of the cable.
4.3 Thermal overload protection as an alarm or
tripping function
Thermal overload protection may be configured
to either ON (tripping) or Alarm only for
overload conditions, and is normally set to
Alarm only. Configuring thermal overload protection to ON makes this a tripping function,
meaning it asserts the 0511 Relay TRIP function.
The factory default configuration of the relay has
the 0511 Relay TRIP function set to close a contact
that trips the circuit-breaker.
Alarm only means thermal overload protection
does not assert the 0511 relay trip function. Thermal overload protection may still be programmed
to operate a binary output for tripping purposes.
this configuration allows the thermal overload
function to be used to warn operators of potential
cable failure due to overloads.
4.4 Adjusting settings for differences in ambient
temperature
The ambient temperature of the earth has a significant effect on the maximum continuous current
rating of the cable. In most applications, it is best
to assume one ambient earth temperature to perform relay setting calculations. However, in some
areas, there may be large seasonal differences in
ambient earth temperature. Using multiple settings groups allows the relay to adapt the thermal
overload protection settings to large changes in
the seasonal temperature.

n 5. Summary
The failure of underground cables due to heating
caused by long term overload conditions is easily
prevented by using thermal overload protection.
Based on information provided by cable manufacturers, circuit configuration, and operating conditions, it is simple to determine settings for thermal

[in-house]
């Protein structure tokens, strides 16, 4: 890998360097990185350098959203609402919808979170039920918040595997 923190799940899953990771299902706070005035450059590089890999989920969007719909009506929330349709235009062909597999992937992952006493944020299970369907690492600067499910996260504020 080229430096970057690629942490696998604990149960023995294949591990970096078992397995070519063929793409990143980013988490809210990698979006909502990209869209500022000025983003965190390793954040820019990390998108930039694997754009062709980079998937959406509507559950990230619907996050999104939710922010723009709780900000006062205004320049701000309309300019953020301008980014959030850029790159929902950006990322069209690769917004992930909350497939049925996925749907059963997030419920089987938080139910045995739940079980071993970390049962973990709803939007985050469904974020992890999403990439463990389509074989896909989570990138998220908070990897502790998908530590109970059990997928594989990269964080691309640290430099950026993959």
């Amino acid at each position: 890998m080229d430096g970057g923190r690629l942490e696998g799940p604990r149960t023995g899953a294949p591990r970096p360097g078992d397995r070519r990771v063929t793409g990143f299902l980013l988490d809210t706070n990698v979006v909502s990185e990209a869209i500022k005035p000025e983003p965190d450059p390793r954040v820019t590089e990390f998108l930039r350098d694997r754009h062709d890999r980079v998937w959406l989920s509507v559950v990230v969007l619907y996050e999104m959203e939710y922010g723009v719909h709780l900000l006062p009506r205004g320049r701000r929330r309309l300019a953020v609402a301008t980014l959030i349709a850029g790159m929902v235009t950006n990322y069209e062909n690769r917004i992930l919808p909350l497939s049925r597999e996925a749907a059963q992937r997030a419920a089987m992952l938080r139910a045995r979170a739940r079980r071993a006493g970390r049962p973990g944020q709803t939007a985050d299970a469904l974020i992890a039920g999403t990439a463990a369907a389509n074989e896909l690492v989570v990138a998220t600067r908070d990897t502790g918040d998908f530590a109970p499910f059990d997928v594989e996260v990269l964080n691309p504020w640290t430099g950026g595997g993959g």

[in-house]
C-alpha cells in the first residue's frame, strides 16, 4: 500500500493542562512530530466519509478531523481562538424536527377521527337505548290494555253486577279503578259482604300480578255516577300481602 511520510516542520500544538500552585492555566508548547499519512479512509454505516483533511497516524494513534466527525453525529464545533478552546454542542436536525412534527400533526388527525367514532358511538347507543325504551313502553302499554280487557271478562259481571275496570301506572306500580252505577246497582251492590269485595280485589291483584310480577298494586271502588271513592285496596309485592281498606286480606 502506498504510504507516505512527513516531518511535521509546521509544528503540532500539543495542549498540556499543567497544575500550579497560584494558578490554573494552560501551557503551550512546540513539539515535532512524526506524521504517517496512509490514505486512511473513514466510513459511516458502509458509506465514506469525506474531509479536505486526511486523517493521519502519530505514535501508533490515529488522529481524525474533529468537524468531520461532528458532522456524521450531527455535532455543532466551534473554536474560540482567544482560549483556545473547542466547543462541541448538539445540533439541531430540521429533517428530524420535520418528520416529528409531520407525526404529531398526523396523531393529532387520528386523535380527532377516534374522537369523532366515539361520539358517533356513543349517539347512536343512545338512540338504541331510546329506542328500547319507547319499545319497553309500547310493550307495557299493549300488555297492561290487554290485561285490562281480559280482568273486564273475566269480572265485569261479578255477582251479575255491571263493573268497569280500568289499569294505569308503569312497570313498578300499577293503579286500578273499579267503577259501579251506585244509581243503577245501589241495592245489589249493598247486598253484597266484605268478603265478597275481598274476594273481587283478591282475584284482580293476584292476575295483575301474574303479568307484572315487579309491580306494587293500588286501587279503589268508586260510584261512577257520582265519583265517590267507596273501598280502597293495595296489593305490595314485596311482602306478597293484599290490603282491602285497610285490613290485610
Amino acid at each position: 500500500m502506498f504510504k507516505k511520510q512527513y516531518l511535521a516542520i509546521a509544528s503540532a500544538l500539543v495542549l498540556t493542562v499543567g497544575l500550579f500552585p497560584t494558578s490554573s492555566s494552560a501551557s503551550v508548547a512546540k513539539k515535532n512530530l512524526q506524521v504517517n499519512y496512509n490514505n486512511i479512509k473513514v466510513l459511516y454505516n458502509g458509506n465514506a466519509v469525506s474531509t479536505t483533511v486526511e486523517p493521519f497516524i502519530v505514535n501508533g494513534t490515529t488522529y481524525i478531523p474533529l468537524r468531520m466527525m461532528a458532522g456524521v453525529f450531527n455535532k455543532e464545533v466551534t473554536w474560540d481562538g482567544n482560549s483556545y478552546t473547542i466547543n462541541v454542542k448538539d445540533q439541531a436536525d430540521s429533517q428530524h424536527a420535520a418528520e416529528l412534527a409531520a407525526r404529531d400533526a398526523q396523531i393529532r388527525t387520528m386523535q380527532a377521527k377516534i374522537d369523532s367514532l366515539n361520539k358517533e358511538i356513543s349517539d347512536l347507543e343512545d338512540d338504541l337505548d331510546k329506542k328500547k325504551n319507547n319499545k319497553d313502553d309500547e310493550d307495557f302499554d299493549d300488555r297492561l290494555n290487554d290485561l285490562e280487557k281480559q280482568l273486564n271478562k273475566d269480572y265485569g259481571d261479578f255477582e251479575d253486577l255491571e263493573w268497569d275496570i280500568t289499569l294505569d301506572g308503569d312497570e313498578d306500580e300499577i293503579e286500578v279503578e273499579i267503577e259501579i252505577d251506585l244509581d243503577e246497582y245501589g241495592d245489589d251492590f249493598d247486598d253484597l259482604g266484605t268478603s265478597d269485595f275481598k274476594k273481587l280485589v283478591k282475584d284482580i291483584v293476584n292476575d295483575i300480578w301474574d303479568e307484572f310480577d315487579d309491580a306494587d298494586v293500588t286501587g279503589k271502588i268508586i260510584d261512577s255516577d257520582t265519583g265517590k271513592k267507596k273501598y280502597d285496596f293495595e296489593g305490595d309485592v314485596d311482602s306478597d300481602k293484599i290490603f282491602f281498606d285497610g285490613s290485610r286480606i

is normally used to alarm for overload conditions,
to allow system operators to make informed decisions on how to handle an overload to prevent cable damage. A thermal overload alarm, when
combined with a SCADA system, can be used to
track the amount of time the cable is exposed to
overload, allowing for estimates of the remaining
life of the cable.
n 6. References
Insulated Cable Engineers Association Standard
P32-382-1994, Short Circuit Characteristics of
Insulated Cable, 1994, South Yarmouth, MA.
Engineering Handbook, The Okonite Company, 1999, Ramsey, NJ.
H. Pender and W. Del Mar, Electrical Engineers
Handbook, 4th Edition, Wiley & Sons, New
York, NY.

## Changing the settings group can be accomplished

via binary input, remote command, or function
key, all of which require operator intervention to
accomplish the change. Another possibility is to
have the relay change settings groups based on
system conditions. Wiring the output of a temperature sensor into an optional transducer input on
the 7SJ63 relay will permit the changing of settings
groups when the earth temperature passes a
threshold for a specified period of time.